Baltimore County

The early hotspots for colonial horse sports, including racing and foxchasing, were in Southern Maryland, Annapolis and the Eastern Shore areas of the state.

But this began to change in the 1700s as settlers migrated north and west and the commercial scene shifted to Baltimore City. The first major Baltimore County horse farm was established in what is now Towson at Hampton Mansion, where Charles Carnan Ridgeley bred and raised Thoroughbreds in the late 1700s and early 1800s. Elsewhere, the terrain of the Worthington, Green Spring and Long Green Valleys was ideal country for foxhunting and steeplechasing coupled with major flat racing at Pimlico within Baltimore City limits.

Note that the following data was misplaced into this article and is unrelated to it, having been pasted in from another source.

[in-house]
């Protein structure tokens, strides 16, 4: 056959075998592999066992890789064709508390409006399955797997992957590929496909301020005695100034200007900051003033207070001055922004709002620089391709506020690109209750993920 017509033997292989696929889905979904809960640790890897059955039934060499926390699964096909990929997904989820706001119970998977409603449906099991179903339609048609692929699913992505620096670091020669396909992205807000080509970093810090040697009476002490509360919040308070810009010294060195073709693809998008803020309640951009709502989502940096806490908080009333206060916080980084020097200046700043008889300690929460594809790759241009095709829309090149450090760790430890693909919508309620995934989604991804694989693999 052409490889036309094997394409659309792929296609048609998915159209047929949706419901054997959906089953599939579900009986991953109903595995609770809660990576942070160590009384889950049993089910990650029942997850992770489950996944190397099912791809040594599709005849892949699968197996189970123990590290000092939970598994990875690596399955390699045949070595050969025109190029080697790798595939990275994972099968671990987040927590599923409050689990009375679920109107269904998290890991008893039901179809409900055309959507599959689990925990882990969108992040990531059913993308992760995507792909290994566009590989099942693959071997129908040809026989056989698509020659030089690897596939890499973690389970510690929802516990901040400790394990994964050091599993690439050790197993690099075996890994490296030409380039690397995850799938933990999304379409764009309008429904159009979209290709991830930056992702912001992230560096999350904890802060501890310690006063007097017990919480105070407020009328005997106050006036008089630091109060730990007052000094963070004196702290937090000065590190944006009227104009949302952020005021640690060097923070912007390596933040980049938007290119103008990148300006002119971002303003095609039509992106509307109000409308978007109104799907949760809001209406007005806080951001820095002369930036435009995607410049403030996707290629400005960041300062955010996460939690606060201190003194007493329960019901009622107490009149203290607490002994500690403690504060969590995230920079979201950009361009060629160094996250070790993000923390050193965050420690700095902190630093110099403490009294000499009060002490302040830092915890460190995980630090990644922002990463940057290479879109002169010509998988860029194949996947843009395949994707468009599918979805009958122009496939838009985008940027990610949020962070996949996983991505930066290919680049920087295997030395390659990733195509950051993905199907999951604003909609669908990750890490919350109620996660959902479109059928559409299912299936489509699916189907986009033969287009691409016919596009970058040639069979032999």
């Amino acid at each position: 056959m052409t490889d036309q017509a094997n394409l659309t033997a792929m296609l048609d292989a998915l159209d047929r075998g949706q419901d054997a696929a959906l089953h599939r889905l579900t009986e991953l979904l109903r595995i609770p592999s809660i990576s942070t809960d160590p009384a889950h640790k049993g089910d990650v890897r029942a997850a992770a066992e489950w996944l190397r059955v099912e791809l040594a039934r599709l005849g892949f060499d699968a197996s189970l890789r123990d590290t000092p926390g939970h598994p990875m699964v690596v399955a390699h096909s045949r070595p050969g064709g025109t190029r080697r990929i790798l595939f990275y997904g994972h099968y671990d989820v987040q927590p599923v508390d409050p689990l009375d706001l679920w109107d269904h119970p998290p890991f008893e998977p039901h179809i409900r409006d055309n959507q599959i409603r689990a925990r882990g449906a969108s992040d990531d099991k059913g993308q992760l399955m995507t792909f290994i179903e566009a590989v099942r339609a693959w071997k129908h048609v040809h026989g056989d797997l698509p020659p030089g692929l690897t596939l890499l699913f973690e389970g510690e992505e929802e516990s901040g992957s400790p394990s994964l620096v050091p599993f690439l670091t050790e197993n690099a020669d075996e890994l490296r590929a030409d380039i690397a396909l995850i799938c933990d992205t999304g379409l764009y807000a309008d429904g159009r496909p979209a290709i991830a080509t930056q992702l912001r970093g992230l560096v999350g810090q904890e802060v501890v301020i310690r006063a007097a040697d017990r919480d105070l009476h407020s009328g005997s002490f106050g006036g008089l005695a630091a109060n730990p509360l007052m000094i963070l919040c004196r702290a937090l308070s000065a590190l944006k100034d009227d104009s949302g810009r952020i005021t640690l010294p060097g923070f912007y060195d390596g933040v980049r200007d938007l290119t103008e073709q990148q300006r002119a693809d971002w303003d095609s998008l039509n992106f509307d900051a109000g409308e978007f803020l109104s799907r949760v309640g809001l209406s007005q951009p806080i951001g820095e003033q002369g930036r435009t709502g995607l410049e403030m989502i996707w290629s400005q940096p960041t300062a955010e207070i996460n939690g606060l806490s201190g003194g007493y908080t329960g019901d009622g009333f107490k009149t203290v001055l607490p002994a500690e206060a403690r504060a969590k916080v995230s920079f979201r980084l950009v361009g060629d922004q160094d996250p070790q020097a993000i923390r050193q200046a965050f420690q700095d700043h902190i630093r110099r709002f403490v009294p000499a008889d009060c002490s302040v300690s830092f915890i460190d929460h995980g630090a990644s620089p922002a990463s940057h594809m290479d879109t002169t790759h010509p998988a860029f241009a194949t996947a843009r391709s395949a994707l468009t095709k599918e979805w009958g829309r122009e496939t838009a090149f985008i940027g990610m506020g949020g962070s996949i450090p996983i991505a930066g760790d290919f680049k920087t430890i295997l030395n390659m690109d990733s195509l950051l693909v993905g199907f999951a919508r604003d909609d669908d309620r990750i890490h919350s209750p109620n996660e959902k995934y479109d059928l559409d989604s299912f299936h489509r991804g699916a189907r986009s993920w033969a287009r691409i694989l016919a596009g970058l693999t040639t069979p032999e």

In 1878 the Maryland State Fair was founded five years after the first Preakness Stakes was run in 1873. The fair moved the following year to its current site in Timonium. The Green Spring Valley Hounds was formed in 1892 followed closely by the first Maryland Hunt Cup race in 1894. The illustrious Sagamore Farm was purchased by the Emerson/Vanderbilt families in 1925. In 1929 the Maryland Horse Breeders Association became the first Thoroughbred breeding organization in the U.S., followed by the founding of the Maryland Horse Shows Association in 1932.

In short, Baltimore County became the center of Maryland’s horse industry and, despite being traversed by five major interstate highways (I-95, I-895, I-695 Baltimore Beltway, I-795 and I-83) and thanks to land preservation efforts led by such organizations as the Valleys Planning Council, it remains so today.